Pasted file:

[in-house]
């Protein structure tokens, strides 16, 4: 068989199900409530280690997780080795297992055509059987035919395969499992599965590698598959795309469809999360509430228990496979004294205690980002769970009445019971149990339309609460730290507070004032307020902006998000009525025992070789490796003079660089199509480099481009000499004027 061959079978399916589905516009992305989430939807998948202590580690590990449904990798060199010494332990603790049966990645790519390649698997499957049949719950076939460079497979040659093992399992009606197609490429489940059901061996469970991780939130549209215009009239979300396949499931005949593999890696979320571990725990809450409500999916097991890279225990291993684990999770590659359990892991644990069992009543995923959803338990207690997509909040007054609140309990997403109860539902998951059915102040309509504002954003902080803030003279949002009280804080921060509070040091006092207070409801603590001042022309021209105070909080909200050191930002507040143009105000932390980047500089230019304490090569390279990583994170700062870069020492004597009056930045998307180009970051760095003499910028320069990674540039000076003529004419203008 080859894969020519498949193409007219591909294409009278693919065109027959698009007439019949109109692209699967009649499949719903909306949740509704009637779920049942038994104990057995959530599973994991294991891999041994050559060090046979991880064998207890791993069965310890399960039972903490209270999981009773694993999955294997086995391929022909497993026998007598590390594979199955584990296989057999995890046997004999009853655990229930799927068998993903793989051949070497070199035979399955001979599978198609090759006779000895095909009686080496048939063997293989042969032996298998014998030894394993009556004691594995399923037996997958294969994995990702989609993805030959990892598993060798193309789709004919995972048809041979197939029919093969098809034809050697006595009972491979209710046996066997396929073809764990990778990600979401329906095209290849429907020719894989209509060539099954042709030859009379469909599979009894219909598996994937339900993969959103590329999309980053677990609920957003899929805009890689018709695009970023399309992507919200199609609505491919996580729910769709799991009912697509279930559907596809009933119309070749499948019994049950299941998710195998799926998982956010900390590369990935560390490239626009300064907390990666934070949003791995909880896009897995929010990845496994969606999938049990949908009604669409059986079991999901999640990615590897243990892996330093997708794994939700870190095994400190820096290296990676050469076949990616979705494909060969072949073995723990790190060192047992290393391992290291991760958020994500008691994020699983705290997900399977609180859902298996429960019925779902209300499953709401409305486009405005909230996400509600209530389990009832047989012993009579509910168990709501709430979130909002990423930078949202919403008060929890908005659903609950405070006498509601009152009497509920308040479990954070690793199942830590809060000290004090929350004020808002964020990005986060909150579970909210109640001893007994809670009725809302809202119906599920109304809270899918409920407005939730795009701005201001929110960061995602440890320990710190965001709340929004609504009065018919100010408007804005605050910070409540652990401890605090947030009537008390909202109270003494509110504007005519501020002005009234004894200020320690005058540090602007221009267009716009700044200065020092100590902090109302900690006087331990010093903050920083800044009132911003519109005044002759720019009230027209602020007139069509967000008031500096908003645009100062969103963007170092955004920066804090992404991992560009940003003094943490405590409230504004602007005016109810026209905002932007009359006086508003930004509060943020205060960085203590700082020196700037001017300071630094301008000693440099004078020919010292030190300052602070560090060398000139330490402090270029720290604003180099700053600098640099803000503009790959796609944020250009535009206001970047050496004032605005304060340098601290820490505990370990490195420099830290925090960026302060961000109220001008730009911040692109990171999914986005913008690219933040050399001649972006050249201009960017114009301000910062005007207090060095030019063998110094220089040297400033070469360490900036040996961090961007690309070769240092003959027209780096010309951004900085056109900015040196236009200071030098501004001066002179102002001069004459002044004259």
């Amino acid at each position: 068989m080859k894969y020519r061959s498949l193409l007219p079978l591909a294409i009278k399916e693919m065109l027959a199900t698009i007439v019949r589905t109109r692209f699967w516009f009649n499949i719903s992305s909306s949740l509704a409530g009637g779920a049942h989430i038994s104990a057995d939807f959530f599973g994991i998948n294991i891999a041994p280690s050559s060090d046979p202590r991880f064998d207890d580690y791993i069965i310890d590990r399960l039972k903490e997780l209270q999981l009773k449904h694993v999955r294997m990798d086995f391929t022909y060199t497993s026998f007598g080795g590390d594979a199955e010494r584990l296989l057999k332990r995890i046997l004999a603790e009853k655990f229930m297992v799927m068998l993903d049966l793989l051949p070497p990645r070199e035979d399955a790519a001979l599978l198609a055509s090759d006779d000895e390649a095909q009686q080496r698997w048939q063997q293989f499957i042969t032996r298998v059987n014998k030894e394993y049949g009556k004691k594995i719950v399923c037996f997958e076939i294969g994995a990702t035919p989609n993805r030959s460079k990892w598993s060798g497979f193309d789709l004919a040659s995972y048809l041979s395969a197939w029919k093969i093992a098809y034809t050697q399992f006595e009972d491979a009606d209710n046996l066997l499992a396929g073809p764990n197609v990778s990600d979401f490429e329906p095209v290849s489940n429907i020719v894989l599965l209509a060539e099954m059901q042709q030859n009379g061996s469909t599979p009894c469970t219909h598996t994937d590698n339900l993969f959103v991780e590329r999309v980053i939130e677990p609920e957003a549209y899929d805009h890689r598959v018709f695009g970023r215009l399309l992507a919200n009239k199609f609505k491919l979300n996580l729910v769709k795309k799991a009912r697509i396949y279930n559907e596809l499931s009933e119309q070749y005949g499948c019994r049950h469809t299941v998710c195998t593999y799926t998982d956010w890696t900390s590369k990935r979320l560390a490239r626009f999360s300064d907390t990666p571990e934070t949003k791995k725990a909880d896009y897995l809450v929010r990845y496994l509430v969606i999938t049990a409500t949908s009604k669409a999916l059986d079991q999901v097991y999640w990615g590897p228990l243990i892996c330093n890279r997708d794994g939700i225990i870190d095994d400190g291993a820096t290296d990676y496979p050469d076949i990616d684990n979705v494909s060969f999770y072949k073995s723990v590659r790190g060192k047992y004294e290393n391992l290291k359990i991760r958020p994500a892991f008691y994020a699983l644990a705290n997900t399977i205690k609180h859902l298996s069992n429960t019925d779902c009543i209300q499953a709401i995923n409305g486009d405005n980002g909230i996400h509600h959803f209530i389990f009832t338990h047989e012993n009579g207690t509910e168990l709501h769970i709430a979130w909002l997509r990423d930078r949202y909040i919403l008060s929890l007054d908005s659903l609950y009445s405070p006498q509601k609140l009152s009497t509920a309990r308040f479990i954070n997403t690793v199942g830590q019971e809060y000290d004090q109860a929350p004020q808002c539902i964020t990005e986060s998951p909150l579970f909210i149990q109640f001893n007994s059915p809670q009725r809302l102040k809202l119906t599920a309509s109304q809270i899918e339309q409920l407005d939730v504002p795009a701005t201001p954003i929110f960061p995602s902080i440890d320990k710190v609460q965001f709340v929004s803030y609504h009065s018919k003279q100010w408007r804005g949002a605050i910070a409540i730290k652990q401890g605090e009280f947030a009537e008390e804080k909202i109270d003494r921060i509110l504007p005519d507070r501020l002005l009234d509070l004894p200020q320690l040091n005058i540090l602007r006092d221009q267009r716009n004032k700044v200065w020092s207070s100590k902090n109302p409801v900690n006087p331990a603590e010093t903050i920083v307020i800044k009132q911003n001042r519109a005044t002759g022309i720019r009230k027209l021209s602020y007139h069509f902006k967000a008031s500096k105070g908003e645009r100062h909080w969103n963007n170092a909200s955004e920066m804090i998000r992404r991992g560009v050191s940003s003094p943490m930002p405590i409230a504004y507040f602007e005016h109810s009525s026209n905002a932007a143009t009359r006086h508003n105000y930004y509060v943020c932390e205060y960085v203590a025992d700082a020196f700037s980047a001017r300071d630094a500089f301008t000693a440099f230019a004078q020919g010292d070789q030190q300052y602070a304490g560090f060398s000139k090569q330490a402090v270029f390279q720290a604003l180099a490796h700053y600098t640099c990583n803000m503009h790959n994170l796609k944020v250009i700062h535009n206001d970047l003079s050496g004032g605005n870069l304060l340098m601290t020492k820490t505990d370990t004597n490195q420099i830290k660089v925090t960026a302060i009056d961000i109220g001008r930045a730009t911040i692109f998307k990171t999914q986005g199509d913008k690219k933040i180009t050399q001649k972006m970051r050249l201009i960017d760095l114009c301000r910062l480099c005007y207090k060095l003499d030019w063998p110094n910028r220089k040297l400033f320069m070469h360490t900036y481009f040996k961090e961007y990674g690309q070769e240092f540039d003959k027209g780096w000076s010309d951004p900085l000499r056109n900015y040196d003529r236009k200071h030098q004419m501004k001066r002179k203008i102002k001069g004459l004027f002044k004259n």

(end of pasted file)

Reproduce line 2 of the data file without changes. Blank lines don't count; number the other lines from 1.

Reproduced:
């Protein structure tokens, strides 16, 4: 068989199900409530280690997780080795297992055509059987035919395969499992599965590698598959795309469809999360509430228990496979004294205690980002769970009445019971149990339309609460730290507070004032307020902006998000009525025992070789490796003079660089199509480099481009000499004027 061959079978399916589905516009992305989430939807998948202590580690590990449904990798060199010494332990603790049966990645790519390649698997499957049949719950076939460079497979040659093992399992009606197609490429489940059901061996469970991780939130549209215009009239979300396949499931005949593999890696979320571990725990809450409500999916097991890279225990291993684990999770590659359990892991644990069992009543995923959803338990207690997509909040007054609140309990997403109860539902998951059915102040309509504002954003902080803030003279949002009280804080921060509070040091006092207070409801603590001042022309021209105070909080909200050191930002507040143009105000932390980047500089230019304490090569390279990583994170700062870069020492004597009056930045998307180009970051760095003499910028320069990674540039000076003529004419203008 080859894969020519498949193409007219591909294409009278693919065109027959698009007439019949109109692209699967009649499949719903909306949740509704009637779920049942038994104990057995959530599973994991294991891999041994050559060090046979991880064998207890791993069965310890399960039972903490209270999981009773694993999955294997086995391929022909497993026998007598590390594979199955584990296989057999995890046997004999009853655990229930799927068998993903793989051949070497070199035979399955001979599978198609090759006779000895095909009686080496048939063997293989042969032996298998014998030894394993009556004691594995399923037996997958294969994995990702989609993805030959990892598993060798193309789709004919995972048809041979197939029919093969098809034809050697006595009972491979209710046996066997396929073809764990990778990600979401329906095209290849429907020719894989209509060539099954042709030859009379469909599979009894219909598996994937339900993969959103590329999309980053677990609920957003899929805009890689018709695009970023399309992507919200199609609505491919996580729910769709799991009912697509279930559907596809009933119309070749499948019994049950299941998710195998799926998982956010900390590369990935560390490239626009300064907390990666934070949003791995909880896009897995929010990845496994969606999938049990949908009604669409059986079991999901999640990615590897243990892996330093997708794994939700870190095994400190820096290296990676050469076949990616979705494909060969072949073995723990790190060192047992290393391992290291991760958020994500008691994020699983705290997900399977609180859902298996429960019925779902209300499953709401409305486009405005909230996400509600209530389990009832047989012993009579509910168990709501709430979130909002990423930078949202919403008060929890908005659903609950405070006498509601009152009497509920308040479990954070690793199942830590809060000290004090929350004020808002964020990005986060909150579970909210109640001893007994809670009725809302809202119906599920109304809270899918409920407005939730795009701005201001929110960061995602440890320990710190965001709340929004609504009065018919100010408007804005605050910070409540652990401890605090947030009537008390909202109270003494509110504007005519501020002005009234004894200020320690005058540090602007221009267009716009700044200065020092100590902090109302900690006087331990010093903050920083800044009132911003519109005044002759720019009230027209602020007139069509967000008031500096908003645009100062969103963007170092955004920066804090992404991992560009940003003094943490405590409230504004602007005016109810026209905002932007009359006086508003930004509060943020205060960085203590700082020196700037001017300071630094301008000693440099004078020919010292030190300052602070560090060398000139330490402090270029720290604003180099700053600098640099803000503009790959796609944020250009535009206001970047050496004032605005304060340098601290820490505990370990490195420099830290925090960026302060961000109220001008730009911040692109990171999914986005913008690219933040050399001649972006050249201009960017114009301000910062005007207090060095030019063998110094220089040297400033070469360490900036040996961090961007690309070769240092003959027209780096010309951004900085056109900015040196236009200071030098501004001066002179102002001069004459002044004259």